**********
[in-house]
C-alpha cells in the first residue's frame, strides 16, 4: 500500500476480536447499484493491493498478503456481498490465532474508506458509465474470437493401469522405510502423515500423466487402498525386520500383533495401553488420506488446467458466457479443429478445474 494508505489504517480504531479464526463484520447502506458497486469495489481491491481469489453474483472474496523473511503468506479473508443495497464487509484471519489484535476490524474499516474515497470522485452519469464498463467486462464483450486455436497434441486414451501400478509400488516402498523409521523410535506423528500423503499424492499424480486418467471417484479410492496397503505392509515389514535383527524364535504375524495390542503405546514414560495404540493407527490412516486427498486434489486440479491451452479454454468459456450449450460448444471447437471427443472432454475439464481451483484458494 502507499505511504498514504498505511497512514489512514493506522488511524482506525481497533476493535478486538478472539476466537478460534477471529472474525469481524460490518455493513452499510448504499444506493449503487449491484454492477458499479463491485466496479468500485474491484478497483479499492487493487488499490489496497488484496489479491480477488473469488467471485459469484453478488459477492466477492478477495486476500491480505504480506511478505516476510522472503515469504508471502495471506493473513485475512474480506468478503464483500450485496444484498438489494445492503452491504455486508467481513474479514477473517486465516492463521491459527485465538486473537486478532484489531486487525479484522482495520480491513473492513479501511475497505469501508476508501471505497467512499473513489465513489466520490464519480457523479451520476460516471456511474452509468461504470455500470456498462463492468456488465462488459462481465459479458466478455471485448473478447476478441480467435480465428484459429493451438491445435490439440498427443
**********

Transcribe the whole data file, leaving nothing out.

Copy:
[in-house]
C-alpha cells in the first residue's frame, strides 16, 4: 500500500476480536447499484493491493498478503456481498490465532474508506458509465474470437493401469522405510502423515500423466487402498525386520500383533495401553488420506488446467458466457479443429478445474 494508505489504517480504531479464526463484520447502506458497486469495489481491491481469489453474483472474496523473511503468506479473508443495497464487509484471519489484535476490524474499516474515497470522485452519469464498463467486462464483450486455436497434441486414451501400478509400488516402498523409521523410535506423528500423503499424492499424480486418467471417484479410492496397503505392509515389514535383527524364535504375524495390542503405546514414560495404540493407527490412516486427498486434489486440479491451452479454454468459456450449450460448444471447437471427443472432454475439464481451483484458494 502507499505511504498514504498505511497512514489512514493506522488511524482506525481497533476493535478486538478472539476466537478460534477471529472474525469481524460490518455493513452499510448504499444506493449503487449491484454492477458499479463491485466496479468500485474491484478497483479499492487493487488499490489496497488484496489479491480477488473469488467471485459469484453478488459477492466477492478477495486476500491480505504480506511478505516476510522472503515469504508471502495471506493473513485475512474480506468478503464483500450485496444484498438489494445492503452491504455486508467481513474479514477473517486465516492463521491459527485465538486473537486478532484489531486487525479484522482495520480491513473492513479501511475497505469501508476508501471505497467512499473513489465513489466520490464519480457523479451520476460516471456511474452509468461504470455500470456498462463492468456488465462488459462481465459479458466478455471485448473478447476478441480467435480465428484459429493451438491445435490439440498427443